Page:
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University Of Cambridge
The University of Cambridge
Cambridge
(informally Cambridge
Cambridge
University)[note 1] is a collegiate public research university in Cambridge, England. Founded in 1209 and granted a royal charter by King Henry III in 1231, Cambridge
Cambridge
is the second-oldest university in the English-speaking world and the world's fourth-oldest surviving university.[8] The university grew out of an association of scholars who left the University of Oxford
University of Oxford
after a dispute with the townspeople.[9] The two medieval universities share many common features and are often referred to jointly as "Oxbridge"
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Radio Receiver
In radio communications, a receiver (radio receiver or simply radio) is an electronic device that receives radio waves and converts the information carried by them to a usable form. It is used with an antenna. The antenna intercepts radio waves (electromagnetic waves) and converts them to tiny alternating currents which are applied to the receiver, and the receiver extracts the desired information
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Martin Ryle
Sir Martin Ryle FRS[3] (27 September 1918 – 14 October 1984) was an English radio astronomer who developed revolutionary radio telescope systems (see e.g. aperture synthesis) and used them for accurate location and imaging of weak radio sources. In 1946 Ryle and Derek Vonberg were the first people to publish interferometric astronomical measurements at radio wavelengths. With improved equipment, Ryle observed the most distant known galaxies in the universe at that time. He was the first Professor of Radio Astronomy at the University of Cambridge, and founding director of the Mullard Radio Astronomy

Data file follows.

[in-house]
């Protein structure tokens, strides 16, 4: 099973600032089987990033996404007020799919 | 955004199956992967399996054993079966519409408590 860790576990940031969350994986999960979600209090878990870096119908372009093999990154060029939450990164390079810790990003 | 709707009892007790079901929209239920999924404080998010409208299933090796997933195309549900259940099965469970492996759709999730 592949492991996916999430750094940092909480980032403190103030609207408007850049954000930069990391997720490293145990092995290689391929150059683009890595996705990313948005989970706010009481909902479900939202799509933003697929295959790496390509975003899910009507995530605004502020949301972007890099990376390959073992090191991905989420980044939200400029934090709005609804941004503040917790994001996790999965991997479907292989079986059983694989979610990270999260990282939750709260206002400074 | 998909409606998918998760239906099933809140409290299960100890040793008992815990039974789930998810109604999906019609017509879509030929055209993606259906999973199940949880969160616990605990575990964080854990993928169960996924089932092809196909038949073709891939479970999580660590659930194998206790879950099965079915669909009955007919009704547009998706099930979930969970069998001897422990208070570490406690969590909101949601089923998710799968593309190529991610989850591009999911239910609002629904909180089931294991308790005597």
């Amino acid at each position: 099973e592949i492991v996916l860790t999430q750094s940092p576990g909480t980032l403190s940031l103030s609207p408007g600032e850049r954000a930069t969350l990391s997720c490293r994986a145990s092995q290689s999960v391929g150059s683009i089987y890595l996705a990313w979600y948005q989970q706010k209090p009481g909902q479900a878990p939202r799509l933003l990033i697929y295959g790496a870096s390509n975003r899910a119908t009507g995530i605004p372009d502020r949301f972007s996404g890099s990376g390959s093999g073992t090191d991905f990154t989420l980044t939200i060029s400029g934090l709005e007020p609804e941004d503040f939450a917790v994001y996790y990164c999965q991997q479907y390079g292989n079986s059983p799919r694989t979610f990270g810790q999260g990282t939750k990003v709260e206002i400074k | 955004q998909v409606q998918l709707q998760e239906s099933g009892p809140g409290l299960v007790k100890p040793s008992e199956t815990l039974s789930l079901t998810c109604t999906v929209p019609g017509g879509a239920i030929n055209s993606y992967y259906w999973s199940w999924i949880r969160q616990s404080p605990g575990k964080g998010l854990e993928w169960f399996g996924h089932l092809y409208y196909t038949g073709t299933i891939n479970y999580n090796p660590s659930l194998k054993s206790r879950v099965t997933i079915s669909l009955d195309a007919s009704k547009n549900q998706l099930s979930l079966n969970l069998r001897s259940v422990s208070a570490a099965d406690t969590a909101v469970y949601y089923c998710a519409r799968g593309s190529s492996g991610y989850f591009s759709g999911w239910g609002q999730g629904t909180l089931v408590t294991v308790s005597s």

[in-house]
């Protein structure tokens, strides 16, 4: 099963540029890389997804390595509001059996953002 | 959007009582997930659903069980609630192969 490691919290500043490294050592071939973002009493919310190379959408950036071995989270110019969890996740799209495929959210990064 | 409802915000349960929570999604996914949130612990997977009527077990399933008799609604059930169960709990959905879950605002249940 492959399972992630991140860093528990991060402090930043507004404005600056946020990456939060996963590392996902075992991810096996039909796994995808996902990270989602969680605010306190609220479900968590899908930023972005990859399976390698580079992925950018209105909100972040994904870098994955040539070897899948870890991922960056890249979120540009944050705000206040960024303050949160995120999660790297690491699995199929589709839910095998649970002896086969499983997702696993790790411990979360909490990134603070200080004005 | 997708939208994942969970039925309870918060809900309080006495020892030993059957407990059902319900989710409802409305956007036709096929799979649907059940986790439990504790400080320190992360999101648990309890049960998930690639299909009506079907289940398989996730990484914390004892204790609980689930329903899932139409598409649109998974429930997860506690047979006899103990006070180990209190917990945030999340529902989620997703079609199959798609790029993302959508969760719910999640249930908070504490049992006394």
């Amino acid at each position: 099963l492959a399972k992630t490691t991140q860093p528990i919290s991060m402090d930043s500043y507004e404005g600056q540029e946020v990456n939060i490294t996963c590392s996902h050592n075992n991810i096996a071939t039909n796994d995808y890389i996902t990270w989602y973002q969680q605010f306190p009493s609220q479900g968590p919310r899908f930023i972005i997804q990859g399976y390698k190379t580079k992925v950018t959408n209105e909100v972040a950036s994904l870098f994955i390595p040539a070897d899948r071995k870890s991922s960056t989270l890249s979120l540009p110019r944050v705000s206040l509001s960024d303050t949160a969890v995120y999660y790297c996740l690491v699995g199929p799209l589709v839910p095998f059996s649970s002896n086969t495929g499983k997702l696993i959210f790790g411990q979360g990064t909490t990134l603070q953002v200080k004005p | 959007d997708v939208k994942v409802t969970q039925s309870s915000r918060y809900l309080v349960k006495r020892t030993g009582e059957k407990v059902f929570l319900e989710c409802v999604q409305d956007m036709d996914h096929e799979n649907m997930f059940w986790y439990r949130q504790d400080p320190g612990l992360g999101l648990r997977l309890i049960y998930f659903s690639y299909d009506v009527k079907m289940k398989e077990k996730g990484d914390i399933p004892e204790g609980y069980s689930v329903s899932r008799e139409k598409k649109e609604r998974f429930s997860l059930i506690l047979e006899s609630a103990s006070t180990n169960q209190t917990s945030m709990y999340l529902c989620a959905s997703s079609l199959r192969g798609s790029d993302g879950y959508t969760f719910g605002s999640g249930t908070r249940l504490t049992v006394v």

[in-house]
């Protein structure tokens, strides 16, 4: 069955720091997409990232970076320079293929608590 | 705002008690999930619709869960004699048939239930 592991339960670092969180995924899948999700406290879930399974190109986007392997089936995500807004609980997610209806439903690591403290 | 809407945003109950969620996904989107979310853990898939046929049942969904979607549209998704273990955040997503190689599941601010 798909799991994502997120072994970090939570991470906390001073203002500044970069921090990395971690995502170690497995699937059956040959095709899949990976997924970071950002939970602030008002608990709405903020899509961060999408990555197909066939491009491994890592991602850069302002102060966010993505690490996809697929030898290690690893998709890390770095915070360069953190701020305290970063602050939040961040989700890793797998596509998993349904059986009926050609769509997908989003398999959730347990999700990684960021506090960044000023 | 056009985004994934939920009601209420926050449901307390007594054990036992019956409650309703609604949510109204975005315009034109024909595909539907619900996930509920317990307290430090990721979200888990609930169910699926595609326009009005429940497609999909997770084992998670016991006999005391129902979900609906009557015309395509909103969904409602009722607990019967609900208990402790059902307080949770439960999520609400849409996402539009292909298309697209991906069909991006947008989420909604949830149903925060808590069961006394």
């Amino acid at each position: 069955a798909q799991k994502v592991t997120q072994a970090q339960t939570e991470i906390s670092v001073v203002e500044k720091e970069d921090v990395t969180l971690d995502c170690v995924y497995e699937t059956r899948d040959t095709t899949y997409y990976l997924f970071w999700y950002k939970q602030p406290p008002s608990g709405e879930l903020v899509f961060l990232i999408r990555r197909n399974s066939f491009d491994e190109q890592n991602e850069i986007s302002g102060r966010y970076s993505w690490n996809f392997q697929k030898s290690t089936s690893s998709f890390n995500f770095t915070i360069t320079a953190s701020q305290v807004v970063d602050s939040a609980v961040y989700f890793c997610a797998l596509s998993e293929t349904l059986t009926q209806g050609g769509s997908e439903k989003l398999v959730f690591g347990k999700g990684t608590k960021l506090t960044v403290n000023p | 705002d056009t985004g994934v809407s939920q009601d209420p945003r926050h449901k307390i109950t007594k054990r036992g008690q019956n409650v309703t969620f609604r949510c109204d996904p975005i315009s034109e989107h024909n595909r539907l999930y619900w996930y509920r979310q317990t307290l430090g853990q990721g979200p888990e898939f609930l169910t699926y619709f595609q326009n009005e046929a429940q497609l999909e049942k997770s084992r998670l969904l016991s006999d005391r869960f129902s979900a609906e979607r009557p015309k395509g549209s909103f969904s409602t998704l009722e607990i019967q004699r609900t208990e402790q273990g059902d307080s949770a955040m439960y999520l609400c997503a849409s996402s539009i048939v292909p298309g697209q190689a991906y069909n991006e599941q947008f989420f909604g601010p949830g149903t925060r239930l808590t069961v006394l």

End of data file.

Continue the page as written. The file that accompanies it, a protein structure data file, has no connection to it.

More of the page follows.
Astronomy
Observatory
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Ferdinand Braun
Karl Ferdinand Braun
Ferdinand Braun
(6 June 1850 – 20 April 1918) was a German inventor, physicist and Nobel laureate in physics. Braun contributed significantly to the development of radio and television technology: he shared with Guglielmo Marconi
Guglielmo Marconi
the 1909 Nobel Prize
Nobel Prize
in Physics.Contents1 Biography 2 SID Karl Ferdinand Braun
Ferdinand Braun
Prize 3 Patents 4 See also 5 References 6 External linksBiography[edit] Braun was born in Fulda, Germany, and educated at the University of Marburg and received a Ph.D. from the University of Berlin
University of Berlin
in 1872
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F-22 Raptor
The Lockheed Martin
Lockheed Martin
F-22 Raptor is a fifth-generation, single-seat, twin-engine, all-weather stealth tactical fighter aircraft developed for the United States Air Force
United States Air Force
(USAF). The result of the USAF's Advanced Tactical Fighter
Advanced Tactical Fighter
program, the aircraft was designed primarily as an air superiority fighter, but also has ground attack, electronic warfare, and signal intelligence capabilities.[6] The prime contractor, Lockheed Martin, built most of the F-22's airframe and weapons systems and conducted final assembly, while Boeing
Boeing
provided the wings, aft fuselage, avionics integration, and training systems. The aircraft was variously designated F-22 and F/A-22 before it formally entered service in December 2005 as the F-22A
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Radio Astronomy
Radio astronomy
Radio astronomy
is a subfield of astronomy that studies celestial objects at radio frequencies. The first detection of radio waves from an astronomical object was in 1932, when Karl Jansky
Karl Jansky